Reebok is testing a new head impact indicator on players on a junior hockey team in New Jersey. The device measures the amount of force that the player’s head receives. Players wear a skullcap with a blinking light that is just below the back of their helmet. If it blinks green, everything is good. Yellow is a warning that an impact threshold was nearly achieved. Red means that enough force was received for a potential head injury. That helps the coaches to know to check the player out right away. They can see at a glance if the player received a head impact.
Many concussions go undetected and thus are untreated. Coaches can’t watch everyone all of the time. If a head hit occurs out of the coaches’ line of sight the coach might not even know it’s happened. Oftentimes, the biggest danger is of repeated concussions. For instance, a small concussion followed by another concussion is far worse than a single concussion. Concussions are cumulative. This device allows coaches to easily monitor impacts at a glance.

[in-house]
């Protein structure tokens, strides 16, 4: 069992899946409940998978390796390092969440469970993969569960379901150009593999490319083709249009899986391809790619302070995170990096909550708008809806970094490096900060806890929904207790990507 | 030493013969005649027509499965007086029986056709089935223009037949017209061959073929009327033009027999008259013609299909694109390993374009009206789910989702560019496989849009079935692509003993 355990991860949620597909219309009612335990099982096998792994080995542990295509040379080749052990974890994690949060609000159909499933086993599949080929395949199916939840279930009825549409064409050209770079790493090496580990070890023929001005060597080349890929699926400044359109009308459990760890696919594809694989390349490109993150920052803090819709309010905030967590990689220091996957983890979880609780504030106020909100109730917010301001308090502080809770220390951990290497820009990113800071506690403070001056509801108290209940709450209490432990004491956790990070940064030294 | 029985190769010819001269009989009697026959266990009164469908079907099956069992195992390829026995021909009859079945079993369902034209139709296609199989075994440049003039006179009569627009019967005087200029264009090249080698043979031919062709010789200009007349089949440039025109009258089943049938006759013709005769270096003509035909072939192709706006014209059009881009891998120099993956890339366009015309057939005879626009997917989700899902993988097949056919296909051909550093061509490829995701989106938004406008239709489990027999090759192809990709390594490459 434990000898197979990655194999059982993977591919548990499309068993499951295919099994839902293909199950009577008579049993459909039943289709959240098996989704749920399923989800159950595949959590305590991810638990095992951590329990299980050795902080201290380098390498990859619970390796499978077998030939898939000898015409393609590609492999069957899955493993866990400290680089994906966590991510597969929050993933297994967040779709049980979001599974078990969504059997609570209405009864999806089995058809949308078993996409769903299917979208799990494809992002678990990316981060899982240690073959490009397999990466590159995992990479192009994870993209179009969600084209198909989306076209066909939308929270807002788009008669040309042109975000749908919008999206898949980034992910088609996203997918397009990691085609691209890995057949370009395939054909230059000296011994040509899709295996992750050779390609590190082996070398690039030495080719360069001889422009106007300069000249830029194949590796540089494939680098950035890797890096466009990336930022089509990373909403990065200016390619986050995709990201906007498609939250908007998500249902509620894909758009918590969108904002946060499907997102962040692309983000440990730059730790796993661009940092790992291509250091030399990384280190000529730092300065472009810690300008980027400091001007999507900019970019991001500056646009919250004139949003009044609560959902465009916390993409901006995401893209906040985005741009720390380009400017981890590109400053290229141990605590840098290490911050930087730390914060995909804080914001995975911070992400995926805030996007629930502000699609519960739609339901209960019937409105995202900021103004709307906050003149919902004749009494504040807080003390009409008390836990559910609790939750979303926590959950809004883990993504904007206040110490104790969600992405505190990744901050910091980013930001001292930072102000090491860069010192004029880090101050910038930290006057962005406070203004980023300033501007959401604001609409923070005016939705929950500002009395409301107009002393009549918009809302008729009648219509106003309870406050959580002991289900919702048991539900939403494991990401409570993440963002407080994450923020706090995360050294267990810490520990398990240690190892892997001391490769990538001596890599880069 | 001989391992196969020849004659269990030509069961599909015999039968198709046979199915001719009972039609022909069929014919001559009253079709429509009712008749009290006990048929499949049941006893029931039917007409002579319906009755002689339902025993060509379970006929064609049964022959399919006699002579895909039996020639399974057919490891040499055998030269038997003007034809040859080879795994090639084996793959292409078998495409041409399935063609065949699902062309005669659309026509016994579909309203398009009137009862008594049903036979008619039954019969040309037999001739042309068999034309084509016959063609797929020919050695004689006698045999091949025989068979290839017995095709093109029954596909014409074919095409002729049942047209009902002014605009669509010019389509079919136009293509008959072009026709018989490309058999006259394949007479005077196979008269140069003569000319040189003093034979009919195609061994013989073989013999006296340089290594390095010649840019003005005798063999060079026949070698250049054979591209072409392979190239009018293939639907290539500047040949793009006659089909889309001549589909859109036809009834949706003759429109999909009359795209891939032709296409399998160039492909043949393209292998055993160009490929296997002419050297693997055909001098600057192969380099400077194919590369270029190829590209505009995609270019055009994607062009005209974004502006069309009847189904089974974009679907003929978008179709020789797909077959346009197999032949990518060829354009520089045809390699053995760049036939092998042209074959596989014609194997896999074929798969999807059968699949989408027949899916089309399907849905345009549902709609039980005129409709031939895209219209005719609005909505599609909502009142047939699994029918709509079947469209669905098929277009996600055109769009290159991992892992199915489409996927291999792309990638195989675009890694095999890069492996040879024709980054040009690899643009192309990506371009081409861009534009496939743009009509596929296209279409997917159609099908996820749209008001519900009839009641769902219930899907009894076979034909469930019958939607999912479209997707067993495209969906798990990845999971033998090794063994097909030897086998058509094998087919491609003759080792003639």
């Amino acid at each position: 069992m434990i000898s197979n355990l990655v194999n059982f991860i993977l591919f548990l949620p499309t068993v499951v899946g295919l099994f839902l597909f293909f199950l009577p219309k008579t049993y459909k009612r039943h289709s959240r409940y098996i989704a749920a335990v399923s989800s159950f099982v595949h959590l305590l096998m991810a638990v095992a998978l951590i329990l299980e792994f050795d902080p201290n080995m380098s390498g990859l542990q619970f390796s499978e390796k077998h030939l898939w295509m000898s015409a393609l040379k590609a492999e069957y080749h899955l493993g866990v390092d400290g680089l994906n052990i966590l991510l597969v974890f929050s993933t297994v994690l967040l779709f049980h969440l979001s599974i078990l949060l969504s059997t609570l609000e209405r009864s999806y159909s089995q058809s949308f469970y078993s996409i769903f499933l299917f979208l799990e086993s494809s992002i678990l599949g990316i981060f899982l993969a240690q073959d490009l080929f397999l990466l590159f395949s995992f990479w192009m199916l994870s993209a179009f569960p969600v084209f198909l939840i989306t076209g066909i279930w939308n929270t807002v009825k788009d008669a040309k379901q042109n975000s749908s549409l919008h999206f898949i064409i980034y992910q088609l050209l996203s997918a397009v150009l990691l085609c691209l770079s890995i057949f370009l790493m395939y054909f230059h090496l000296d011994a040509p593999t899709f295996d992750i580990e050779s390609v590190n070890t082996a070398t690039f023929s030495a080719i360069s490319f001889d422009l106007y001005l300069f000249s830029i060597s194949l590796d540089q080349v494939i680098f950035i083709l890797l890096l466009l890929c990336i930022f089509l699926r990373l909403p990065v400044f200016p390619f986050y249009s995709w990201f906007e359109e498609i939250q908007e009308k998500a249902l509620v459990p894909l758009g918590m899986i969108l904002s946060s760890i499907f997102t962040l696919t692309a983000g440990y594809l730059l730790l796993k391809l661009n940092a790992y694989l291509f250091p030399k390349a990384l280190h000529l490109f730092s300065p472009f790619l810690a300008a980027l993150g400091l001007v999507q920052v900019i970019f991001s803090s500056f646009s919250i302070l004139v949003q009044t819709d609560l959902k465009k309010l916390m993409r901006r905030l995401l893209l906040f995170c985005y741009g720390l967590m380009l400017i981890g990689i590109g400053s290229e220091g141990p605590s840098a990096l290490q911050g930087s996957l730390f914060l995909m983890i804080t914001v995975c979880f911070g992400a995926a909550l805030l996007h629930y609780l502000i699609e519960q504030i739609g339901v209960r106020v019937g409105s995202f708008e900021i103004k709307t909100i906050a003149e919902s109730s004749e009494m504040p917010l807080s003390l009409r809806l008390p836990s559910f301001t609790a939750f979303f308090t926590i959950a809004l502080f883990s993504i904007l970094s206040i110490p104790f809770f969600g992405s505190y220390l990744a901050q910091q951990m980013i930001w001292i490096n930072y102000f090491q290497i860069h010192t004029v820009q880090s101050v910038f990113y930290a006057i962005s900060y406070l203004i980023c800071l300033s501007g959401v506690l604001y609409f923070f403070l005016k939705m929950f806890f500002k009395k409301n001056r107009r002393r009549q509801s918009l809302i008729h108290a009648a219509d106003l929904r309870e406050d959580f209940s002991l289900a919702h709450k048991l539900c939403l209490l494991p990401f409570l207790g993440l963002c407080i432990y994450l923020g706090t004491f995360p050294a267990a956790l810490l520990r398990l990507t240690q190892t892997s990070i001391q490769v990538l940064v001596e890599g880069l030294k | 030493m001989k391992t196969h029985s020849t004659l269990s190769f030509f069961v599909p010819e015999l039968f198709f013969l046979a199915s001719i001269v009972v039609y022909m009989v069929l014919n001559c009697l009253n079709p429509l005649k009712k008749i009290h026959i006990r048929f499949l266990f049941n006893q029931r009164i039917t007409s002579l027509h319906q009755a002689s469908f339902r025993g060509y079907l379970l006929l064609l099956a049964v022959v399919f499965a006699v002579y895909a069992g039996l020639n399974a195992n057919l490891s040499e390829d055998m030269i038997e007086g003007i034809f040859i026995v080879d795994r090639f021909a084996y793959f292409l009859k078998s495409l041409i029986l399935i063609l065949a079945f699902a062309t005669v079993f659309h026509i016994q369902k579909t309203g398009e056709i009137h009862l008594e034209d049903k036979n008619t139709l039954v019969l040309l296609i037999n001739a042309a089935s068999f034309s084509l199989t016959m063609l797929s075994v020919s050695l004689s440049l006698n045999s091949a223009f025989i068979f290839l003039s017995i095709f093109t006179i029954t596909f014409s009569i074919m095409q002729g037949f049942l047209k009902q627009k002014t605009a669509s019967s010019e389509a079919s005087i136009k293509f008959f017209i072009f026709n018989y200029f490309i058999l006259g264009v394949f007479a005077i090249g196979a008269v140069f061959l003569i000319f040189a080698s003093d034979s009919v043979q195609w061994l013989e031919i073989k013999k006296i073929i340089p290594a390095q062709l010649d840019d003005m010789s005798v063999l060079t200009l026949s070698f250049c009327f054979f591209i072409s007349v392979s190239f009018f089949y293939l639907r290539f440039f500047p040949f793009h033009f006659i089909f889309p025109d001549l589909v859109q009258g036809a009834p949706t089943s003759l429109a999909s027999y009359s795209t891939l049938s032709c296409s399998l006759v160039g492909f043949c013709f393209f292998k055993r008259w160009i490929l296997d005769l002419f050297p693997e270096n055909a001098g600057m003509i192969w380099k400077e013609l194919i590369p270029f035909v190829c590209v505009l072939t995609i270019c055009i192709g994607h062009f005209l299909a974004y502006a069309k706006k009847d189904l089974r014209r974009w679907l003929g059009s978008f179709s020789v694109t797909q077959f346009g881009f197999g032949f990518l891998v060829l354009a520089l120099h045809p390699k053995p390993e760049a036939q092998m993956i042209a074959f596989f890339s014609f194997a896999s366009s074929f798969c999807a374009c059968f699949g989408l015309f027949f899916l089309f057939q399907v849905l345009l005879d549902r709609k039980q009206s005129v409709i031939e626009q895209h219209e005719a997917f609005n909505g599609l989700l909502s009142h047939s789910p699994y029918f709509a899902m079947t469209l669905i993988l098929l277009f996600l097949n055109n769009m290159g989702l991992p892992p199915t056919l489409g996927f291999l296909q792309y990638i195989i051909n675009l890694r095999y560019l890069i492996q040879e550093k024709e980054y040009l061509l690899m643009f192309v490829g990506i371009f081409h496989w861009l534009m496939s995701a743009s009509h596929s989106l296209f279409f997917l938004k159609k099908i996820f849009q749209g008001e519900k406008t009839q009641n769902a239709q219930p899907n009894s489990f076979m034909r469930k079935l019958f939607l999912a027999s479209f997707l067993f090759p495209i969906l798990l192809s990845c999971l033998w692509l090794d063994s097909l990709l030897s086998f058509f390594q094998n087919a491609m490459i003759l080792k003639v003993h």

This research is also applicable to other kinds of trauma, such as for victims of a car accident. Awareness of head injuries is growing, but is still limited. Sometimes symptoms may not show up for a few days. Symptoms to look for if you or someone you know has been in an accident include: memory problems, balance problems, vision changes, personality changes, or inability to organize a task.
There’s more detailed information in this video by the NY Times.